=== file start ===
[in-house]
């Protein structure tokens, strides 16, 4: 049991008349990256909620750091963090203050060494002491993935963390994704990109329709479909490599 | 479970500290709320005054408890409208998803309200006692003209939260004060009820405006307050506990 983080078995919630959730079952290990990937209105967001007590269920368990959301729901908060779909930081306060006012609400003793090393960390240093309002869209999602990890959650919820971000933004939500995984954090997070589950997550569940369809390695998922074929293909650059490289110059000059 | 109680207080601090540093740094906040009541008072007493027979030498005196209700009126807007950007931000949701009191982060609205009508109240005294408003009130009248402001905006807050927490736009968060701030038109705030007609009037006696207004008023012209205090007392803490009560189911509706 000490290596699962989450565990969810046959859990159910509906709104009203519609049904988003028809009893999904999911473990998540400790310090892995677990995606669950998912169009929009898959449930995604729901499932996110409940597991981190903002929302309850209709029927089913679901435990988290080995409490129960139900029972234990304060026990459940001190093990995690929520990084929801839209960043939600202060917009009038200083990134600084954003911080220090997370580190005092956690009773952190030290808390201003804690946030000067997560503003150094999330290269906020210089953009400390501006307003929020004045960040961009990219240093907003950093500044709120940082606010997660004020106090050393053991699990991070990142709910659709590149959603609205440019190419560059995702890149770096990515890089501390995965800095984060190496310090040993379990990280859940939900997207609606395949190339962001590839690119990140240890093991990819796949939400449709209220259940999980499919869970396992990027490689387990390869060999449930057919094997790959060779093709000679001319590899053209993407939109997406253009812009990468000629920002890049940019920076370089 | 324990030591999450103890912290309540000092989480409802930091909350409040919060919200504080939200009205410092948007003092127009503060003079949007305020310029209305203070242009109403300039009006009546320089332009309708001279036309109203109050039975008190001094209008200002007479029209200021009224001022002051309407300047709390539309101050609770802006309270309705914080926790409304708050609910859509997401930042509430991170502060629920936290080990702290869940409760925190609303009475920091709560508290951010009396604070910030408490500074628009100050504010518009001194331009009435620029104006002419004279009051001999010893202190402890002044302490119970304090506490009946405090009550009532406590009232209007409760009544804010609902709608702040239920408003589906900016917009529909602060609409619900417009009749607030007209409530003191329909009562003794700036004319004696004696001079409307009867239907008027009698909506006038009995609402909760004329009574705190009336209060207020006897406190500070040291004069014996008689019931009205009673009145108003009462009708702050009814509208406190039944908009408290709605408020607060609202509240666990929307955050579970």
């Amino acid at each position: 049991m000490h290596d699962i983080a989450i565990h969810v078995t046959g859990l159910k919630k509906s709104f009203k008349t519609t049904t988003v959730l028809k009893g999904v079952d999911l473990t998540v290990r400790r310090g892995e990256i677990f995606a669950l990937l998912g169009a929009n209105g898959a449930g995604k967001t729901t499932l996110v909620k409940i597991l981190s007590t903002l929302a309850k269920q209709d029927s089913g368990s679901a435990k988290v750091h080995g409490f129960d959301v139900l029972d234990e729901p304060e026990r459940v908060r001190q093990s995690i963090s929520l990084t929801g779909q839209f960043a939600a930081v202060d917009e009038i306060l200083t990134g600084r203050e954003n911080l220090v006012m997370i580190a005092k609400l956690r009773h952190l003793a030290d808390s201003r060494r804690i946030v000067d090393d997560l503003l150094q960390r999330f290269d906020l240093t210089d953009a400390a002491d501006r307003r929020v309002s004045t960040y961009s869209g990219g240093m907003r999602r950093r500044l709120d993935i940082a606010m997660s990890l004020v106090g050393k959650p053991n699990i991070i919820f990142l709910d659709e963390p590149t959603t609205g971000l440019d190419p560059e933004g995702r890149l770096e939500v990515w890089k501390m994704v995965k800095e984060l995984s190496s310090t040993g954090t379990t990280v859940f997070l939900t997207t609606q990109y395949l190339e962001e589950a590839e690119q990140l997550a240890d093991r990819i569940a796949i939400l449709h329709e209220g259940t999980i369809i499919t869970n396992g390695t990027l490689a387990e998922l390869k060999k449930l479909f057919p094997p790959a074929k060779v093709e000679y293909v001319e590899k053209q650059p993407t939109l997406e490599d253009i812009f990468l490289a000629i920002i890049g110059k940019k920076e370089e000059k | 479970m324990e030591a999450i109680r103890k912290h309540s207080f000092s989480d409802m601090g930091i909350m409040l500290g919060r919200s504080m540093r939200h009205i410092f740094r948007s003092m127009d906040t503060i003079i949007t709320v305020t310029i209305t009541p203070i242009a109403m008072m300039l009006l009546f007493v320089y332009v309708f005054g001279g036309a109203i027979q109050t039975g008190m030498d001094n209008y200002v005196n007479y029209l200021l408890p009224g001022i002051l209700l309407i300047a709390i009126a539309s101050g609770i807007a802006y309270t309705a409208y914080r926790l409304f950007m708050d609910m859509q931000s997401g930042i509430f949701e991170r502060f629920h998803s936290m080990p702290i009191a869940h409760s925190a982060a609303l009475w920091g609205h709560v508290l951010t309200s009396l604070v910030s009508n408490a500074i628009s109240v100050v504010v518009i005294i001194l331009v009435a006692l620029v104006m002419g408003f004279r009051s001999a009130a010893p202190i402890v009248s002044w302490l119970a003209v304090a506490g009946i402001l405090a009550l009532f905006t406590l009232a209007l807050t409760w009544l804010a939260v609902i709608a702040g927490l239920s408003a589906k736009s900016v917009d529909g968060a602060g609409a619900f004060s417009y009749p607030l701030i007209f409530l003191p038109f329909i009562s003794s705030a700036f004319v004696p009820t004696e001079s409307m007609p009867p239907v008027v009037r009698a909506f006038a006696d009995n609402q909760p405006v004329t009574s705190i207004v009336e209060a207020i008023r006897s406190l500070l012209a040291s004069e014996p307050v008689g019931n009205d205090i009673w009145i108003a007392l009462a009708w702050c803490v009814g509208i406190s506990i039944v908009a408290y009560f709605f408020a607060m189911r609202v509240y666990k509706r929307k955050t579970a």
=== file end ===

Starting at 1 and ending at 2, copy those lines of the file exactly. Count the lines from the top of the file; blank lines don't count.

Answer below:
[in-house]
């Protein structure tokens, strides 16, 4: 049991008349990256909620750091963090203050060494002491993935963390994704990109329709479909490599 | 479970500290709320005054408890409208998803309200006692003209939260004060009820405006307050506990 983080078995919630959730079952290990990937209105967001007590269920368990959301729901908060779909930081306060006012609400003793090393960390240093309002869209999602990890959650919820971000933004939500995984954090997070589950997550569940369809390695998922074929293909650059490289110059000059 | 109680207080601090540093740094906040009541008072007493027979030498005196209700009126807007950007931000949701009191982060609205009508109240005294408003009130009248402001905006807050927490736009968060701030038109705030007609009037006696207004008023012209205090007392803490009560189911509706 000490290596699962989450565990969810046959859990159910509906709104009203519609049904988003028809009893999904999911473990998540400790310090892995677990995606669950998912169009929009898959449930995604729901499932996110409940597991981190903002929302309850209709029927089913679901435990988290080995409490129960139900029972234990304060026990459940001190093990995690929520990084929801839209960043939600202060917009009038200083990134600084954003911080220090997370580190005092956690009773952190030290808390201003804690946030000067997560503003150094999330290269906020210089953009400390501006307003929020004045960040961009990219240093907003950093500044709120940082606010997660004020106090050393053991699990991070990142709910659709590149959603609205440019190419560059995702890149770096990515890089501390995965800095984060190496310090040993379990990280859940939900997207609606395949190339962001590839690119990140240890093991990819796949939400449709209220259940999980499919869970396992990027490689387990390869060999449930057919094997790959060779093709000679001319590899053209993407939109997406253009812009990468000629920002890049940019920076370089 | 324990030591999450103890912290309540000092989480409802930091909350409040919060919200504080939200009205410092948007003092127009503060003079949007305020310029209305203070242009109403300039009006009546320089332009309708001279036309109203109050039975008190001094209008200002007479029209200021009224001022002051309407300047709390539309101050609770802006309270309705914080926790409304708050609910859509997401930042509430991170502060629920936290080990702290869940409760925190609303009475920091709560508290951010009396604070910030408490500074628009100050504010518009001194331009009435620029104006002419004279009051001999010893202190402890002044302490119970304090506490009946405090009550009532406590009232209007409760009544804010609902709608702040239920408003589906900016917009529909602060609409619900417009009749607030007209409530003191329909009562003794700036004319004696004696001079409307009867239907008027009698909506006038009995609402909760004329009574705190009336209060207020006897406190500070040291004069014996008689019931009205009673009145108003009462009708702050009814509208406190039944908009408290709605408020607060609202509240666990929307955050579970």